Saturday, August 04, 2007

Waitress smacks down Romney on health care

I found this through Americablog, and it is very revealing on how the Republican-scripted talking points can be quickly destroyed by tough questions posed by ordinary Americans. In this case, Red Arrow Diner waitress Michelle Griffin smacks down Republican presidential candidate Governor Mitt Romney. The video is through The Washington Post:

In one sense, I'm amazed at how out-of-touch Romney is with the problems of ordinary Americans here. He goes about setting up for his stump speech touting his own plan requiring every Massachusetts resident to purchase health insurance, when Romney's carefully scripted talking points are slammed head-on with this Griffin's health care reality. Griffin is paying over $1,000 a month in health insurance premiums--that is over $12,000 a year! Griffin pays more for prescription co-pays than Romney does--$30-50 for Griffin verses $10 for Romney. When questioned on whether his Massachusetts residents are paying more or less in deductibles over what Romney pays, Romney refuses to answer the question, instead going back to his scripted GOP talking points, and railing against Hillary Clinton's "socialized medicine." In a sense, Mitt Romney can't seem to adequately hard, real world questions that are facing ordinary Americans. It is certainly interesting how both Rudy Giuliani and Mitt Romney have refused to participate in the September 17, CNN/YouTube Republican Debate, where the Republican presidential candidates will face questions posed by ordinary Americans through YouTube.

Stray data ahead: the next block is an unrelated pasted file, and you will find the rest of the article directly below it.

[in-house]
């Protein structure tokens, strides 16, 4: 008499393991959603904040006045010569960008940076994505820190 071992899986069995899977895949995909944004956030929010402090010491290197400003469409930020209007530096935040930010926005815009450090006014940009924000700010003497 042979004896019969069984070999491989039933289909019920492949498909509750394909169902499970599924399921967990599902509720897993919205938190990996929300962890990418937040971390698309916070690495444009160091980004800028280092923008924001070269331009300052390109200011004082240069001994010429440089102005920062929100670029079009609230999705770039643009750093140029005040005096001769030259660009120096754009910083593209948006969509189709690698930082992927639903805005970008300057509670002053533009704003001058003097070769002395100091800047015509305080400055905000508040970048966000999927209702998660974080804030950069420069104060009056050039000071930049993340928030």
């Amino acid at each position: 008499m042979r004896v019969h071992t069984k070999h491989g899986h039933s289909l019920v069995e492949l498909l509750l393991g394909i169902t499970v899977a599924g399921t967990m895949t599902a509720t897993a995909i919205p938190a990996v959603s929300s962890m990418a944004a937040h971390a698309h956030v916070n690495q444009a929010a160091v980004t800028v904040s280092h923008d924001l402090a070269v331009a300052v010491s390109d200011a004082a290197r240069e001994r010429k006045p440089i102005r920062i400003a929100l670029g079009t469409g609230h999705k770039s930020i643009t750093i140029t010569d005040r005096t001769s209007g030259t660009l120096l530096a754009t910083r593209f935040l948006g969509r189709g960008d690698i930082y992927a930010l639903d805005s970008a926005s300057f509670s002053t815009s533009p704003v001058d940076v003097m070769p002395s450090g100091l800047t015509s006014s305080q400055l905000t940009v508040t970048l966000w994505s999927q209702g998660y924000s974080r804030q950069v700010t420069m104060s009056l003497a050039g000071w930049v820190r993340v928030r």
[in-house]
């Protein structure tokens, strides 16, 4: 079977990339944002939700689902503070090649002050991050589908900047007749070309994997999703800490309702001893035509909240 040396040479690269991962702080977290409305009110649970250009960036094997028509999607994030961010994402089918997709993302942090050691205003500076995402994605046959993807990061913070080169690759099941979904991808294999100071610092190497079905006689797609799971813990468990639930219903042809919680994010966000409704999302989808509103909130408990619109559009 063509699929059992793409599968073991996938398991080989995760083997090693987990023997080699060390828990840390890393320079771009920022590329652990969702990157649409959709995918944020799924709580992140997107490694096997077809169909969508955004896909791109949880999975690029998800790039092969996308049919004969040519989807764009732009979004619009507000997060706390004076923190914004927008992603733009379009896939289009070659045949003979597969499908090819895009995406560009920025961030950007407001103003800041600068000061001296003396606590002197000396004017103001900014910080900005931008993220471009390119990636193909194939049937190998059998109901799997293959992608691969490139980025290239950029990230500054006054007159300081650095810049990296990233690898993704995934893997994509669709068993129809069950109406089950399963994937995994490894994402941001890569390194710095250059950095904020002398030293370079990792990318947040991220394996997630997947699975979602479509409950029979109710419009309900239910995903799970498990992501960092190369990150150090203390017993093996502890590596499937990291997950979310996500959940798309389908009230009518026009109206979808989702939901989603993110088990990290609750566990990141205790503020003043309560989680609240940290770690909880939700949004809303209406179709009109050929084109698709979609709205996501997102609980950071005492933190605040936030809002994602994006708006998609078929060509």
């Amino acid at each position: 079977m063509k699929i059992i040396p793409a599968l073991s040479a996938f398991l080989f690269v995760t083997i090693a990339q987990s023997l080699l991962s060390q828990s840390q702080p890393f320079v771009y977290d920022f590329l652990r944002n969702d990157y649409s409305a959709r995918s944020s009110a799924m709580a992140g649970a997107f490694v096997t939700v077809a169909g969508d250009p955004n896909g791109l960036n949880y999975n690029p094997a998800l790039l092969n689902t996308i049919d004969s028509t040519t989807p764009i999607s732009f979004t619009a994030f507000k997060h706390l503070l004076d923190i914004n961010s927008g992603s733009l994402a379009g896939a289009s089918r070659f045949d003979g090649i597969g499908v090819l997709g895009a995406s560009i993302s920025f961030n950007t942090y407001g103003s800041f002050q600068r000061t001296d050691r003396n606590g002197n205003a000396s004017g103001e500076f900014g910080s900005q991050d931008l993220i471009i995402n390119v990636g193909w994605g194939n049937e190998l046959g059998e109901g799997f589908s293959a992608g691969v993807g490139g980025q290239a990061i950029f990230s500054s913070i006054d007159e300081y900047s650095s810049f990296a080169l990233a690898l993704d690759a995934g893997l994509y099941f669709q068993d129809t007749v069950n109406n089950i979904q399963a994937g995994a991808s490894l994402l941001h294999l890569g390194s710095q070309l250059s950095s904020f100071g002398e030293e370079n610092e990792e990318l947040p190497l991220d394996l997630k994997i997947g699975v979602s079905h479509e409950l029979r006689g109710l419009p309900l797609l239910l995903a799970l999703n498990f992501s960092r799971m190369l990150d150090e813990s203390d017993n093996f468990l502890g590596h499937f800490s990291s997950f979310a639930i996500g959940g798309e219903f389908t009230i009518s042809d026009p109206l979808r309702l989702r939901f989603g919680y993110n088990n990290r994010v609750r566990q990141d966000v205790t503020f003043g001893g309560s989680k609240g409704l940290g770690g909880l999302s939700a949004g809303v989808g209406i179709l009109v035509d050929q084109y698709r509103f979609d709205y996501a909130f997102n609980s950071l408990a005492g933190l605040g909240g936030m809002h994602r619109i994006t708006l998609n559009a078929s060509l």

Here is the print story on this testy exchange through the WaPost:

MANCHESTER, N.H. -- Mitt Romney was about a minute into an answer about his commitment to fighting the global spread of AIDS and health care diplomacy on Wednesday when a waitress behind the counter yelled out a question.

"What about our nation? How 'bout the USA? C'mon!" yelled Michele Griffin, a 12-year veteran behind the counter at one of Manchester's most famous eating establishments.

She turned to walk away, but the former Massachusetts governor and Republican presidential candidate called her back, sparking an emotional and confrontational 10-minute exchange about health care and the needs of the working class. The already hot diner got even hotter fast.

The exchange took place at the Red Arrow, one of two diners the Washington Post will be visiting repeatedly during the next six months.

One of the things I'm proud of doing in my state is putting on track a plan that gets everybody health insurance," Romney began, seeing an opening for his standard stump speech about his efforts as governor of Massachusetts.

But Griffin was in no mood for platitudes, and interrupted.

"After we pay our huge deductibles for our insurance and our cost for our prescriptions, there's nothing left," she said.

"Are you a Massachusetts resident?" Romney asked.